Osimertinib Offers Good Response Rates in NSCLC With CNS Metastases

January 11, 2018

The EGFR tyrosine kinase inhibitor osimertinib showed promising efficacy and manageable toxicity in patients with advanced NSCLC and CNS metastases.

The EGFR tyrosine kinase inhibitor osimertinib showed promising efficacy and manageable toxicity in patients with advanced non–small-cell lung cancer (NSCLC) and central nervous system (CNS) metastases, according to a new study.

“Approximately 25% of patients with EGFR-mutated NSCLC present with CNS metastases at first diagnosis,” wrote study authors led by Glenwood Goss, MD, of the Ottawa Hospital Cancer Centre in Canada. The incidence of such metastases increases to more than 45% 3 years after diagnosis. “As patients are living longer, there is an increasing need for therapeutics that can ensure control within the sanctuary CNS site.”

The investigators analyzed pooled data from two phase II studies, the AURA and AURA2 trials. They included a total of 128 patients with CNS metastases on baseline scans, 50 of whom were eligible for the CNS response set. All patients had T790M-positive advanced NSCLC, and all had progressed following prior EGFR tyrosine kinase inhibitor therapy; they received osimertinib 80 mg once daily. The results were published in Annals of Oncology.

The confirmed CNS objective response rate was 54% (27 of 50 patients), with a median best percentage change from baseline in CNS target lesion size of −53%. The disease control rate in the CNS was 92%. Most responses were rapid, with 81% of responders showing a response by the time of the first assessment at 6 weeks.

The median CNS duration of response was not yet reached. At 3 months after onset of response, 100% of patients remained in response; at 6 months, 80% remained in response, and at 9 months, 75% remained. There was no correlation between CNS response and prior brain radiotherapy.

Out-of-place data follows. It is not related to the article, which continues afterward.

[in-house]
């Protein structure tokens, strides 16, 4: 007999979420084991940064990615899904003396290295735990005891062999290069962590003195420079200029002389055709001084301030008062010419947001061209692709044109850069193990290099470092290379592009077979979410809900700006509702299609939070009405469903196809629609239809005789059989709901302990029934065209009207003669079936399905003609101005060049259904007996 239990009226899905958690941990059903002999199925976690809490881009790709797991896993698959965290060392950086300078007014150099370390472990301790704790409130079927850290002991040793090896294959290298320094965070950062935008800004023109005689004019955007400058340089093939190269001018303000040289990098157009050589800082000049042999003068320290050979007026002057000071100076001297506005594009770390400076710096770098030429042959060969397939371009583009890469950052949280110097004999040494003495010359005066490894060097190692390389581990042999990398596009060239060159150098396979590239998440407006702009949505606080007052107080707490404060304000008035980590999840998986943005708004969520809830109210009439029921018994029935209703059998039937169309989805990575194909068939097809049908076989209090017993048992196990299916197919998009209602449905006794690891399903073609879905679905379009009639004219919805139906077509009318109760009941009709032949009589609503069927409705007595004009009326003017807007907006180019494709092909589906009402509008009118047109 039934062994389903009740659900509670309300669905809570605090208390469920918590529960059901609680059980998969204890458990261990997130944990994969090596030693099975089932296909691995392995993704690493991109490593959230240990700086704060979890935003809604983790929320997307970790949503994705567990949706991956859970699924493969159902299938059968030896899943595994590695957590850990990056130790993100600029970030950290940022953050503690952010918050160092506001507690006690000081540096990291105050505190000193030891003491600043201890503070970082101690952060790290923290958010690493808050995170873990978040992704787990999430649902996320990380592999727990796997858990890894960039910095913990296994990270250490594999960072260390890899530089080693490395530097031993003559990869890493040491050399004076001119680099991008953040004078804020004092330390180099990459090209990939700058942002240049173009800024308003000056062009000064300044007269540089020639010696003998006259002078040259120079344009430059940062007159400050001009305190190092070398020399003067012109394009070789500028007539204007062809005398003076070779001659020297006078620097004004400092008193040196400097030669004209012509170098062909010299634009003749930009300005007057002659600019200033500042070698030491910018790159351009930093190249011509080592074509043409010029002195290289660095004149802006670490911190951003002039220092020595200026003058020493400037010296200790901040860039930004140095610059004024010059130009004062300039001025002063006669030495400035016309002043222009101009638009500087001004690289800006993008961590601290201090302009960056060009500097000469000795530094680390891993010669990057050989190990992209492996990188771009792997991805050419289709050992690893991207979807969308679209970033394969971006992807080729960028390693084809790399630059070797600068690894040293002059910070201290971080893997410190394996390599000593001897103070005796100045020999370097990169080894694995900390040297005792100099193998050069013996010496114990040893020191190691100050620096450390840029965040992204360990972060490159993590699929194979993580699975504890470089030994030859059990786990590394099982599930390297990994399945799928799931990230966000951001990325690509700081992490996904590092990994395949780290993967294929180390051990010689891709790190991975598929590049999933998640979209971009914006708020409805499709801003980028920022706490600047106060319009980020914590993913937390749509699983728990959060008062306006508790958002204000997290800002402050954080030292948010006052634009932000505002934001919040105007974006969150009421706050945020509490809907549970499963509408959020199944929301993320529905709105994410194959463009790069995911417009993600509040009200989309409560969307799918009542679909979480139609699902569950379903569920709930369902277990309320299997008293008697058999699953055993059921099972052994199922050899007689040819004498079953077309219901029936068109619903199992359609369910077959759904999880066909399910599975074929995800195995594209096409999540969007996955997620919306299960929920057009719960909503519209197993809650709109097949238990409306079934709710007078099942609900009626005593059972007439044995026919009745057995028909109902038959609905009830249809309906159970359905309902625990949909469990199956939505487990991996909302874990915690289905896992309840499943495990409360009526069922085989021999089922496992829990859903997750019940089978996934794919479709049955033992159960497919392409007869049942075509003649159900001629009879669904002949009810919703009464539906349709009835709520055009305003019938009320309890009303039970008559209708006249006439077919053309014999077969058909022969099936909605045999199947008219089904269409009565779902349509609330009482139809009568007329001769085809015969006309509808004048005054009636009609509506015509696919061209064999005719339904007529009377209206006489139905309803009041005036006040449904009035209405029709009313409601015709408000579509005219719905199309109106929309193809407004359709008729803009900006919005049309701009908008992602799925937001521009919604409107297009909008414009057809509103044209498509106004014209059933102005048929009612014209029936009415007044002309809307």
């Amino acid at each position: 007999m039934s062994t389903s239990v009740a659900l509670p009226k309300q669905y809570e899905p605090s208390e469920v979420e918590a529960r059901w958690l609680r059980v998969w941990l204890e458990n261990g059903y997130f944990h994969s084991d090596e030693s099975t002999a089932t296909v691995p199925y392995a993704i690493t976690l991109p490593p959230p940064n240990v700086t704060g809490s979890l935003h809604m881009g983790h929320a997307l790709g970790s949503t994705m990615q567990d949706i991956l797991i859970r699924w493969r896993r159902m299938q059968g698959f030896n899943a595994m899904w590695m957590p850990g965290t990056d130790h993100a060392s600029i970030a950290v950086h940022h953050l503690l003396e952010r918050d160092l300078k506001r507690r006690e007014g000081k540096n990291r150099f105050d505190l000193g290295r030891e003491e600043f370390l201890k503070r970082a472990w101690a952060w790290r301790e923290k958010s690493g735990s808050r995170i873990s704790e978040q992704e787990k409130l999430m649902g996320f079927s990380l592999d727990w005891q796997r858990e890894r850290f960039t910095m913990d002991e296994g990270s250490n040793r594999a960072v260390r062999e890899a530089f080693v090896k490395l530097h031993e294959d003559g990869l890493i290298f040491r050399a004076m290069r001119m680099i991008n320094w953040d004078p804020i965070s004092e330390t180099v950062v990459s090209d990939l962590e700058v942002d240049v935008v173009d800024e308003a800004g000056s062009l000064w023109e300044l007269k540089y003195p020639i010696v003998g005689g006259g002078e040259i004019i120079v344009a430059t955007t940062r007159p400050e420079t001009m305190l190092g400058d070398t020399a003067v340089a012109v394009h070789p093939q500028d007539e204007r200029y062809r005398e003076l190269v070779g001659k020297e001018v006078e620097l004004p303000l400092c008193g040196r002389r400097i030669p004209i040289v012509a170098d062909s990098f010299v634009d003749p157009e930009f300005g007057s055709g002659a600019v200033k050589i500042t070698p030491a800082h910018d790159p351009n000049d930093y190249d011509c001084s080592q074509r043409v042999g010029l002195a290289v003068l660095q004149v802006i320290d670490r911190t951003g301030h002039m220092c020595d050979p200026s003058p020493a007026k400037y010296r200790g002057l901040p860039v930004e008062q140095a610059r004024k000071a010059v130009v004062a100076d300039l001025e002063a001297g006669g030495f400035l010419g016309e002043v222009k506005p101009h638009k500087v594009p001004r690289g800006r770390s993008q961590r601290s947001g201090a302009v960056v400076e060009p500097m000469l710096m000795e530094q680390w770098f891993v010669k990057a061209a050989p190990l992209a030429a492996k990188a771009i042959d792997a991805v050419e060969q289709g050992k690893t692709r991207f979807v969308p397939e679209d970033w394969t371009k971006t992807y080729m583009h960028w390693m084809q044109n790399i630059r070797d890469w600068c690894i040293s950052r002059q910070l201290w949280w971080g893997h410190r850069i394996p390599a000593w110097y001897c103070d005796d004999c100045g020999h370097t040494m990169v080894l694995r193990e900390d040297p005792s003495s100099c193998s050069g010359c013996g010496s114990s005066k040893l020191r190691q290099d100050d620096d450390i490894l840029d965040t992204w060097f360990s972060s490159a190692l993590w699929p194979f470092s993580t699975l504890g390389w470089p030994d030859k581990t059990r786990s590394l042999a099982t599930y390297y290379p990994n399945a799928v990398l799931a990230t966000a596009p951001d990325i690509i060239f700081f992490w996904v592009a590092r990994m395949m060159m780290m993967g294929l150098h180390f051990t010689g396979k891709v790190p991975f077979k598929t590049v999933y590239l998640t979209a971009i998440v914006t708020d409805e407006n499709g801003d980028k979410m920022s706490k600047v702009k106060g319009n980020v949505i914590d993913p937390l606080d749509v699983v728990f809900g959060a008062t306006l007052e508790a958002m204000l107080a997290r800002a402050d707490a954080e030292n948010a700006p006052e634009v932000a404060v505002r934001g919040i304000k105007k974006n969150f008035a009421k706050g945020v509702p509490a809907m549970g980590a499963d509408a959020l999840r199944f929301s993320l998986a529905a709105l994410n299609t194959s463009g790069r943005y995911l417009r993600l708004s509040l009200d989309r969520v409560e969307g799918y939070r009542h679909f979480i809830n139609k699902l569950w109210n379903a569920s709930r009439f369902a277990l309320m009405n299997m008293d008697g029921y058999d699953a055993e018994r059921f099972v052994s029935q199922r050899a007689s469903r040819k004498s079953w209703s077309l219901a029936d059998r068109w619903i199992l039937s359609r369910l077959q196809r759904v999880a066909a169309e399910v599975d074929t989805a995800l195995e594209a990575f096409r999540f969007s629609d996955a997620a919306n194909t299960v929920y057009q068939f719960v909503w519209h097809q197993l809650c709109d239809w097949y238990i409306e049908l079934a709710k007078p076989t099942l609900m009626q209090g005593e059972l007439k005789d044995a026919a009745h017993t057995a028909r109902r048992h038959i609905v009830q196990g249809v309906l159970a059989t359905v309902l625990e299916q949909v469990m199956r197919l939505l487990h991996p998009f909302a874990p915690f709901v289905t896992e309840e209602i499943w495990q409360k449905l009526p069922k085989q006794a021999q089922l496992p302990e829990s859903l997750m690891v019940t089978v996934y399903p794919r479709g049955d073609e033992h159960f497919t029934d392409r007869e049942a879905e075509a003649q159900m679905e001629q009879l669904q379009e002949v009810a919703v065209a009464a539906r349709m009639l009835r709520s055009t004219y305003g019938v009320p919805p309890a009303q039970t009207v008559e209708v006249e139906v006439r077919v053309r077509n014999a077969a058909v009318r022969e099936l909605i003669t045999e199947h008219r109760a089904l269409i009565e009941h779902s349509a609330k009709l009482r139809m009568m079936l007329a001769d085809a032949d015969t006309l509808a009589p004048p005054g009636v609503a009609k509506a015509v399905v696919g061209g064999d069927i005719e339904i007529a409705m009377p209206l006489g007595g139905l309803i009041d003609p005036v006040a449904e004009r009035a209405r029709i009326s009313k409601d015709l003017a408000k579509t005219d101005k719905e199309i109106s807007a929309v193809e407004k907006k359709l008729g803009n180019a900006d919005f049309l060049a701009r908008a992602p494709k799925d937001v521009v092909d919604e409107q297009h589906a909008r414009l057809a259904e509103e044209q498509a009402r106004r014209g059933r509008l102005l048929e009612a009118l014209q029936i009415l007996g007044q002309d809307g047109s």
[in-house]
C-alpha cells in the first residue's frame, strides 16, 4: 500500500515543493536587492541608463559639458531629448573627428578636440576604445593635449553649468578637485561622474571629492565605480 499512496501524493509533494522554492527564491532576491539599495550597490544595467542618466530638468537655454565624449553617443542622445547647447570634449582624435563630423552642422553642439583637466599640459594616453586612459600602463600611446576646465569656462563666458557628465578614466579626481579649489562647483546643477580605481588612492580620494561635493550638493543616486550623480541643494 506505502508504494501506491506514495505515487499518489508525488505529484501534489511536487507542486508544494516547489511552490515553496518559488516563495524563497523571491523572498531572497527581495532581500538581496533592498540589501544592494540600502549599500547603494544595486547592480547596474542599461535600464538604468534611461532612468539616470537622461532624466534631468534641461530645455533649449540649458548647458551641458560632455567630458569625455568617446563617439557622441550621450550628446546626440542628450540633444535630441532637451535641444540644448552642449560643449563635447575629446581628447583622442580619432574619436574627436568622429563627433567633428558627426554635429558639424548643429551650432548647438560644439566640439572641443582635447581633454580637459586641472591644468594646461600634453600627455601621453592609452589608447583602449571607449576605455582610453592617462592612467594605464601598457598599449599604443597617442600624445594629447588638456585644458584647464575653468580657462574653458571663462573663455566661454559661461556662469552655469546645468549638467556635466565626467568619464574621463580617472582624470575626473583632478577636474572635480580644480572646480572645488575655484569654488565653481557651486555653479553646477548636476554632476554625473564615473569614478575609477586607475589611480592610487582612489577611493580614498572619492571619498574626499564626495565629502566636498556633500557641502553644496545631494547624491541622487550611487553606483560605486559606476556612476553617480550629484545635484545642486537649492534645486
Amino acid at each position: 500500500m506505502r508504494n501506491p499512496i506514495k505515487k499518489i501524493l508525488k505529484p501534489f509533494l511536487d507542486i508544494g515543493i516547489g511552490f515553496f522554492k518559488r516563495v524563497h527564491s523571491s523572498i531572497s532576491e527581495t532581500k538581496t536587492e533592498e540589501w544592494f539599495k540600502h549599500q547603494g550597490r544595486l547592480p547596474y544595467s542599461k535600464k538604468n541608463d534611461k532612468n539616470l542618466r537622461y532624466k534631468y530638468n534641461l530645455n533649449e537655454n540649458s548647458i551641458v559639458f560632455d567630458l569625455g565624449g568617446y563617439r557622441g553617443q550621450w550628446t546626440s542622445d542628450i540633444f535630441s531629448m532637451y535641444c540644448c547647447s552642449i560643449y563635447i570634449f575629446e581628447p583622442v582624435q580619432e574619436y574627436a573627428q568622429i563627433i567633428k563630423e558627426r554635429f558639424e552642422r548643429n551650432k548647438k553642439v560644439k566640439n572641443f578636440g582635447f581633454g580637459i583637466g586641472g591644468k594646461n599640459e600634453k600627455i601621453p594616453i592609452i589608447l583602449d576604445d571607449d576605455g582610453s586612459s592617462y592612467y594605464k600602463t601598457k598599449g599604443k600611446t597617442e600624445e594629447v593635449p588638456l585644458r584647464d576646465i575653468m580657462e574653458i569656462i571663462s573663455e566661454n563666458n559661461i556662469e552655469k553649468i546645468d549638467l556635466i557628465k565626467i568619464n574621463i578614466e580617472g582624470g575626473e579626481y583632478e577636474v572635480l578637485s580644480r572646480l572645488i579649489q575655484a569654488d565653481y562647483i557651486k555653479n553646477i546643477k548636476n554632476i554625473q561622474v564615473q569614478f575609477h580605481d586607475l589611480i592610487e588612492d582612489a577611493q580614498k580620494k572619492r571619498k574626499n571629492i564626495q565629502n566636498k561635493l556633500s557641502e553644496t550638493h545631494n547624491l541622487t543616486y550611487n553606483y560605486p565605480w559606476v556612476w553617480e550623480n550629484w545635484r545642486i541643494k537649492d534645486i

The median follow-up for CNS progression-free survival was 11 months among the 50 patients in the CNS response set. The median CNS progression-free survival was not reached, and 72% of patients remained progression-free at 6 months; at 12 months, 56% were progression-free. In total, 19 of the 50 patients experienced a progression event, and 12 patients (63%) had CNS progression, while 7 (37%) died in the absence of CNS progression.

The safety profile of osimertinib was consistent with that seen in the full patient populations of the two phase II trials. All patients experienced at least one adverse event, while grade 3 or worse events that were possibly caused by the study drug were seen in 12% of patients.

“Osimertinib demonstrated clinically meaningful efficacy in patients with CNS metastases,” the authors concluded. “Osimertinib offers an additional line of treatment for patients with T790M-positive NSCLC and CNS metastases.”